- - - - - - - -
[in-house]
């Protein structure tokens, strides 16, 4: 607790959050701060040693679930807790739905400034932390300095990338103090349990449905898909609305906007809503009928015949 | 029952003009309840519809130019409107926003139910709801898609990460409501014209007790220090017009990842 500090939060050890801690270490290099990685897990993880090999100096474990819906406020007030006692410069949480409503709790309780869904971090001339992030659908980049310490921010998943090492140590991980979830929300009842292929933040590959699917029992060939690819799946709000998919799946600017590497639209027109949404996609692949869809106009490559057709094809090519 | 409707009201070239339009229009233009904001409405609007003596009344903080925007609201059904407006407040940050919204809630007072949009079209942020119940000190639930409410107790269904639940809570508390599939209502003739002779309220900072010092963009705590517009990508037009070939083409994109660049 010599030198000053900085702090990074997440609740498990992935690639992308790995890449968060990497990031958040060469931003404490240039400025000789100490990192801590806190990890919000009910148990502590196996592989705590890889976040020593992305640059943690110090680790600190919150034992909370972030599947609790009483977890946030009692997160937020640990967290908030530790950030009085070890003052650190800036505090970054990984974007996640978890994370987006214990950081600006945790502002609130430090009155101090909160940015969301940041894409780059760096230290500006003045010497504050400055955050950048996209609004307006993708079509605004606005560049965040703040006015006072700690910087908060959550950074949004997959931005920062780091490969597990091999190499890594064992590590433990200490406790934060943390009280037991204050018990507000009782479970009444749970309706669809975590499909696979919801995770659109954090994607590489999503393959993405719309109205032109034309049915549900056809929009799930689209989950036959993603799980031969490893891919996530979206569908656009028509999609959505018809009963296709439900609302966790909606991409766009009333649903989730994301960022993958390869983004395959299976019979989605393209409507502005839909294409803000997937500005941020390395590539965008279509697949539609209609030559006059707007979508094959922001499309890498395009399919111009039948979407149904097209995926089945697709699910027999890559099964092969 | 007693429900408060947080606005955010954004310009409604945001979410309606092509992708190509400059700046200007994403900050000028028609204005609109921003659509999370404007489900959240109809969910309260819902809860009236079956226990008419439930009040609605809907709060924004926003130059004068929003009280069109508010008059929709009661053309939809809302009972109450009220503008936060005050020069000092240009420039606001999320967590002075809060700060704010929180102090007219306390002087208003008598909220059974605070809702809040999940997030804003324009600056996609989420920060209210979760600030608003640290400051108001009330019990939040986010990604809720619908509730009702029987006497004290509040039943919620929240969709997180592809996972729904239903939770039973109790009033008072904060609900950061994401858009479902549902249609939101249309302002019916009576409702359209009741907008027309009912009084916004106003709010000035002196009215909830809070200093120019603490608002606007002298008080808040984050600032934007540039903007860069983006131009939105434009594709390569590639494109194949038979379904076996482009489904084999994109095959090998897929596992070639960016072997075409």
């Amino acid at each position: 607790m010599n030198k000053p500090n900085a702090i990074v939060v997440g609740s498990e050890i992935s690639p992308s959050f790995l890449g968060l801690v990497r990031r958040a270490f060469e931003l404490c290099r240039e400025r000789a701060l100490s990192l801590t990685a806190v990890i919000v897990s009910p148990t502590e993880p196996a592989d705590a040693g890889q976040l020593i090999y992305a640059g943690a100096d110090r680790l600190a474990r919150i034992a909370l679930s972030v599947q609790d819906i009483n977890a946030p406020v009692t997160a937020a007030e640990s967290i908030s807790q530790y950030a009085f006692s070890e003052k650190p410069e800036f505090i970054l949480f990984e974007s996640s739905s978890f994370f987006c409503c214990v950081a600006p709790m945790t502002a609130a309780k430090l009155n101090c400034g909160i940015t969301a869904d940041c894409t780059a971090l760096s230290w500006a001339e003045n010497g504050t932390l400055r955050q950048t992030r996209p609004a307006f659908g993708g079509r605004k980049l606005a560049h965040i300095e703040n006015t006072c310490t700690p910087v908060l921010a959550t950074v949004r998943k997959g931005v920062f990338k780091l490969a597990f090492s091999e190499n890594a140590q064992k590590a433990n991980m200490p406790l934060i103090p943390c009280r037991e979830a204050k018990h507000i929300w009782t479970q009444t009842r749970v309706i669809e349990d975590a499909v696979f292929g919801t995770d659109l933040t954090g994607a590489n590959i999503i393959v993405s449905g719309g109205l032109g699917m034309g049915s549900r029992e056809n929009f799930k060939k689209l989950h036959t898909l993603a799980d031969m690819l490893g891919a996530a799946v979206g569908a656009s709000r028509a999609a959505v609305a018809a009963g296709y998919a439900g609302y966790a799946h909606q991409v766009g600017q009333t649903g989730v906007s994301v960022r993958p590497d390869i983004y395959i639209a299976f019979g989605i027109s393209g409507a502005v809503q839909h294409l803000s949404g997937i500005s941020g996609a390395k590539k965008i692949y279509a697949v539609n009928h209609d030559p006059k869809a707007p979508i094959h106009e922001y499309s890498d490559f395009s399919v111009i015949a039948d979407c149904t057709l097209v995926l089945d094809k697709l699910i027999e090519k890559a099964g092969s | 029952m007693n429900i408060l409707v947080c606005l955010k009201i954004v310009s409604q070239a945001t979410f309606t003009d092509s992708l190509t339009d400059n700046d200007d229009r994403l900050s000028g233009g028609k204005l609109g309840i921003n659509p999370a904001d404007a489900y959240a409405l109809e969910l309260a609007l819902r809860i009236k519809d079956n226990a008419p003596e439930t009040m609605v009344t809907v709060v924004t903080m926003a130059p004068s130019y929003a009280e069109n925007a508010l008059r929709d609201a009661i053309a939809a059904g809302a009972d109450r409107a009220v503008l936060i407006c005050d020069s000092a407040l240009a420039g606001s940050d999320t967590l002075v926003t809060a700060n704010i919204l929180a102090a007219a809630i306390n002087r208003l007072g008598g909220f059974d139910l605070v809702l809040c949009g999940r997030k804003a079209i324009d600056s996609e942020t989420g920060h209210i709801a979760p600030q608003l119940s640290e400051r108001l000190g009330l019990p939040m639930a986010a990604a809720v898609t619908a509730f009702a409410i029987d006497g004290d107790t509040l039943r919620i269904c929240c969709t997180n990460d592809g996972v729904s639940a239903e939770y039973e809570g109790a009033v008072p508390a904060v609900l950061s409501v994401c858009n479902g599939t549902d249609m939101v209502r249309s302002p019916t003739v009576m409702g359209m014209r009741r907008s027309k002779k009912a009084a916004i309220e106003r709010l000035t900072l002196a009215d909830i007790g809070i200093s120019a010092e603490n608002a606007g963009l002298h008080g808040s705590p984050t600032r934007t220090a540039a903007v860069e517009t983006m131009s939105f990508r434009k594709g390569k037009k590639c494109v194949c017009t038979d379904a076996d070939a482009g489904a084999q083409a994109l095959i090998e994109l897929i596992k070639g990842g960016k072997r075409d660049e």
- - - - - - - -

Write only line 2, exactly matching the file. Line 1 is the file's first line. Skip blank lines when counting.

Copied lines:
């Protein structure tokens, strides 16, 4: 607790959050701060040693679930807790739905400034932390300095990338103090349990449905898909609305906007809503009928015949 | 029952003009309840519809130019409107926003139910709801898609990460409501014209007790220090017009990842 500090939060050890801690270490290099990685897990993880090999100096474990819906406020007030006692410069949480409503709790309780869904971090001339992030659908980049310490921010998943090492140590991980979830929300009842292929933040590959699917029992060939690819799946709000998919799946600017590497639209027109949404996609692949869809106009490559057709094809090519 | 409707009201070239339009229009233009904001409405609007003596009344903080925007609201059904407006407040940050919204809630007072949009079209942020119940000190639930409410107790269904639940809570508390599939209502003739002779309220900072010092963009705590517009990508037009070939083409994109660049 010599030198000053900085702090990074997440609740498990992935690639992308790995890449968060990497990031958040060469931003404490240039400025000789100490990192801590806190990890919000009910148990502590196996592989705590890889976040020593992305640059943690110090680790600190919150034992909370972030599947609790009483977890946030009692997160937020640990967290908030530790950030009085070890003052650190800036505090970054990984974007996640978890994370987006214990950081600006945790502002609130430090009155101090909160940015969301940041894409780059760096230290500006003045010497504050400055955050950048996209609004307006993708079509605004606005560049965040703040006015006072700690910087908060959550950074949004997959931005920062780091490969597990091999190499890594064992590590433990200490406790934060943390009280037991204050018990507000009782479970009444749970309706669809975590499909696979919801995770659109954090994607590489999503393959993405719309109205032109034309049915549900056809929009799930689209989950036959993603799980031969490893891919996530979206569908656009028509999609959505018809009963296709439900609302966790909606991409766009009333649903989730994301960022993958390869983004395959299976019979989605393209409507502005839909294409803000997937500005941020390395590539965008279509697949539609209609030559006059707007979508094959922001499309890498395009399919111009039948979407149904097209995926089945697709699910027999890559099964092969 | 007693429900408060947080606005955010954004310009409604945001979410309606092509992708190509400059700046200007994403900050000028028609204005609109921003659509999370404007489900959240109809969910309260819902809860009236079956226990008419439930009040609605809907709060924004926003130059004068929003009280069109508010008059929709009661053309939809809302009972109450009220503008936060005050020069000092240009420039606001999320967590002075809060700060704010929180102090007219306390002087208003008598909220059974605070809702809040999940997030804003324009600056996609989420920060209210979760600030608003640290400051108001009330019990939040986010990604809720619908509730009702029987006497004290509040039943919620929240969709997180592809996972729904239903939770039973109790009033008072904060609900950061994401858009479902549902249609939101249309302002019916009576409702359209009741907008027309009912009084916004106003709010000035002196009215909830809070200093120019603490608002606007002298008080808040984050600032934007540039903007860069983006131009939105434009594709390569590639494109194949038979379904076996482009489904084999994109095959090998897929596992070639960016072997075409």